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The Most Interesting Food City in the World


docsconz
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From the standpoint in this ranked order of criteria: Variety, quality, affordability -- I would have to say NYC -- but I haven't experienced the food scene in London or Hong Kong. I agree with the comments about Singapore, and I would also add Kuala Lumpur (although it does not have nearly the same number of really good restaurants as S'pore, but does have much of the variety) and my personal favorite -- Penang. Also have to caveat that I need to visit Chicago and New Orleans soonest :rolleyes: in order to confirm whether I am correct on my vote for NYC.

Oh, J[esus]. You may be omnipotent, but you are SO naive!

- From the South Park Mexican Starring Frog from South Sri Lanka episode

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I find it interesting that so far no one has mentioned Paris or London.

John Sconzo, M.D. aka "docsconz"

"Remember that a very good sardine is always preferable to a not that good lobster."

- Ferran Adria on eGullet 12/16/2004.

Docsconz - Musings on Food and Life

Slow Food Saratoga Region - Co-Founder

Twitter - @docsconz

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Paris is a terrific city for all sorts of reasons but it lacks the culinary variety of some of the other cities we've been discussing - though I've had some excellent inexpensive Cambodian and Japanese food there, along with French food, of course.

Michael aka "Pan"

 

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I note that when it comes to "interesting," many folks automatically think "variety." I know I do. And, unsurprisingly, most of these candidates for "interesting food city" are seaports. Being a crossroads of the world certainly appears to tear away the kind of insular thinking that may make a city a great food city, but not necessarily an "interesting" one.

I don't understand why rappers have to hunch over while they stomp around the stage hollering.  It hurts my back to watch them. On the other hand, I've been thinking that perhaps I should start a rap group here at the Old Folks' Home.  Most of us already walk like that.

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So, though I adore New Orleans, have never been to San Sabastien (or Barcelona, Singapore, KL, et al), and need to spend more time in New York and LA, I would say that Chicago is worthy of consideration.

Ahem. I think that if American cities besides New York (i.e., Chicago, New Orleans and, um, Los Angeles) are being mentioned, one has to at least include San Francisco as a contender. Especially if the entire metropolitan Bay Area is considered.

Cheers,

Squeat

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The number of proponents of New York, Chicago, and New Orleans in the above posts seems to be more ethnocentric than ethno-inclusive...

Unless "New Orleanian" has now been registered as an ethnic group, which I am not aware of, I was speaking ethnoinclusively (nice word-is it real? :laugh: ). We have the largest population of Hondurans in the world outside of Honduras, a huge Vietnamese population, Italians, Irish, and everything in between. The culture is nothing if not diverse and inclusive.

You are just as likely to find a couple of ghetto cats eating pho in some dive soup shop as you are a couple of little old Jewish Ladies mowing through tacos and salsa at Taqueria Corona. Nobody here cares where it came from or who cooked it , it's all about the taste and the experience.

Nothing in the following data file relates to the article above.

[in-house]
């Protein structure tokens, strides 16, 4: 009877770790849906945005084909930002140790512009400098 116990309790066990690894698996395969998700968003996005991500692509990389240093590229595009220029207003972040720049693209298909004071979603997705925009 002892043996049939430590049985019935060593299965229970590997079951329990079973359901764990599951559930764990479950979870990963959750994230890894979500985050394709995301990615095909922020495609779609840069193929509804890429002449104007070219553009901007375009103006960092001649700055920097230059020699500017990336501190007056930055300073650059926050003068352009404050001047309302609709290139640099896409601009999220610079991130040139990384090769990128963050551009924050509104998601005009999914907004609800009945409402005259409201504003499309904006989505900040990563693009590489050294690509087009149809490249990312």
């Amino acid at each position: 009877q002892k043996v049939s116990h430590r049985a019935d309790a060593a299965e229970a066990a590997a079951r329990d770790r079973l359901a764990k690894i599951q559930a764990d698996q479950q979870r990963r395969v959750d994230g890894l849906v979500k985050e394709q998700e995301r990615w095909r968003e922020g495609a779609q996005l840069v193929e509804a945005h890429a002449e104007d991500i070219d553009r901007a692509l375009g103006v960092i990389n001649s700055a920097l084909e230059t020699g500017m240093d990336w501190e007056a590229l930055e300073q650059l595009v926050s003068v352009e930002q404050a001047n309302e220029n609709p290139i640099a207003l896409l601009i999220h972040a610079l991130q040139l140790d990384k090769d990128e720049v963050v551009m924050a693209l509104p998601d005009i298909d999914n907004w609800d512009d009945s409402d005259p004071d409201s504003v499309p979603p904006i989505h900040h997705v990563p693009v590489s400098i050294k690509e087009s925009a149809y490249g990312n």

I think Jaymes hit the nail on the head with her comment about seaports, though. We do seem to be listing an inordinate number of them.

As my friend Fred Flames once said,

"New Orleans is a city with a low standard of living and an incredibly high quality of life."

Brooks Hamaker, aka "Mayhaw Man"

There's a train everyday, leaving either way...

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If you want ethnocentric excellence, I would nominate Florence or the general Tuscan region :biggrin:

Oh, J[esus]. You may be omnipotent, but you are SO naive!

- From the South Park Mexican Starring Frog from South Sri Lanka episode

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My vote would be NYC. For me, the most intersting city food-wise would have everything from a wide variety of street foods, ethnic restaurants from as many areas of the globe as possible, a variety of high-end places, and a populace that supports restaurants - i.e. a somewhat food educated or at least interested population. This probably means a fairly large number of people with discretionary income willing to spend it on food. On the other hand, restaurants must also be reasonably priced. And, obviously, that city would also need experienced chefs, managers, front of house staff, and also enough people willing to start at the bottom - dishwashers, busboys etc. to start at the bottom and make the whole thing run.

The city would also need extensive transportation networks to supply the foods of the world to allow the ethnic places to make a decent approximation of foods from their native lands. I haven't talked about creativity amongst the chefs yet, but that is also important to me. The availability of a wide range of ingredients will help facilitate that, but the willingness of the dining public to try new things is also important. My most interesting city would also have great markets, cheesemongers, bakeries, wine merchants, etc.